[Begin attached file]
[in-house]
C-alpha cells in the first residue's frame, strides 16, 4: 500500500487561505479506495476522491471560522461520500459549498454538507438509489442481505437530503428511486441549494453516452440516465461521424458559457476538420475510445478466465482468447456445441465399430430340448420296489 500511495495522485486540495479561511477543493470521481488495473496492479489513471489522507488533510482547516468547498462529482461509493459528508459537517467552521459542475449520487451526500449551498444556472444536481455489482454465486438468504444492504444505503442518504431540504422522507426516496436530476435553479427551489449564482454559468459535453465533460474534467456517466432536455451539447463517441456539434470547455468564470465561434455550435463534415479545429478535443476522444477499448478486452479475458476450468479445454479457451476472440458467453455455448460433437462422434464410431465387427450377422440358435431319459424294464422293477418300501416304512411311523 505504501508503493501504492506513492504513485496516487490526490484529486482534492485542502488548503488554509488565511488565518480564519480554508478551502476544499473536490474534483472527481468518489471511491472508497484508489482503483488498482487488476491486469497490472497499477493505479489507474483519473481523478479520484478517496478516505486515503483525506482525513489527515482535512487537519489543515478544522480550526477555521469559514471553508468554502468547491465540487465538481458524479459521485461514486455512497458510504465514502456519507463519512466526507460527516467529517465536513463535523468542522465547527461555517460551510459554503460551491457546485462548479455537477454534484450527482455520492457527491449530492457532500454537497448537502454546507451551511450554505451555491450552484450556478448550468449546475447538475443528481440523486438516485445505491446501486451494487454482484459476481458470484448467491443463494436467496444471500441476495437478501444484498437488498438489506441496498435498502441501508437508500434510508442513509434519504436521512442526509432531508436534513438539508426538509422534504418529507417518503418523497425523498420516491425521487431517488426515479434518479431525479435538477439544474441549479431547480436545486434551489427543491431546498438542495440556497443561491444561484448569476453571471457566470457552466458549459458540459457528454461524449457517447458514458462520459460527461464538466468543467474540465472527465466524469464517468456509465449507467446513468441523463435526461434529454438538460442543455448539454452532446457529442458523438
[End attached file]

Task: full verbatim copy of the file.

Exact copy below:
[in-house]
C-alpha cells in the first residue's frame, strides 16, 4: 500500500487561505479506495476522491471560522461520500459549498454538507438509489442481505437530503428511486441549494453516452440516465461521424458559457476538420475510445478466465482468447456445441465399430430340448420296489 500511495495522485486540495479561511477543493470521481488495473496492479489513471489522507488533510482547516468547498462529482461509493459528508459537517467552521459542475449520487451526500449551498444556472444536481455489482454465486438468504444492504444505503442518504431540504422522507426516496436530476435553479427551489449564482454559468459535453465533460474534467456517466432536455451539447463517441456539434470547455468564470465561434455550435463534415479545429478535443476522444477499448478486452479475458476450468479445454479457451476472440458467453455455448460433437462422434464410431465387427450377422440358435431319459424294464422293477418300501416304512411311523 505504501508503493501504492506513492504513485496516487490526490484529486482534492485542502488548503488554509488565511488565518480564519480554508478551502476544499473536490474534483472527481468518489471511491472508497484508489482503483488498482487488476491486469497490472497499477493505479489507474483519473481523478479520484478517496478516505486515503483525506482525513489527515482535512487537519489543515478544522480550526477555521469559514471553508468554502468547491465540487465538481458524479459521485461514486455512497458510504465514502456519507463519512466526507460527516467529517465536513463535523468542522465547527461555517460551510459554503460551491457546485462548479455537477454534484450527482455520492457527491449530492457532500454537497448537502454546507451551511450554505451555491450552484450556478448550468449546475447538475443528481440523486438516485445505491446501486451494487454482484459476481458470484448467491443463494436467496444471500441476495437478501444484498437488498438489506441496498435498502441501508437508500434510508442513509434519504436521512442526509432531508436534513438539508426538509422534504418529507417518503418523497425523498420516491425521487431517488426515479434518479431525479435538477439544474441549479431547480436545486434551489427543491431546498438542495440556497443561491444561484448569476453571471457566470457552466458549459458540459457528454461524449457517447458514458462520459460527461464538466468543467474540465472527465466524469464517468456509465449507467446513468441523463435526461434529454438538460442543455448539454452532446457529442458523438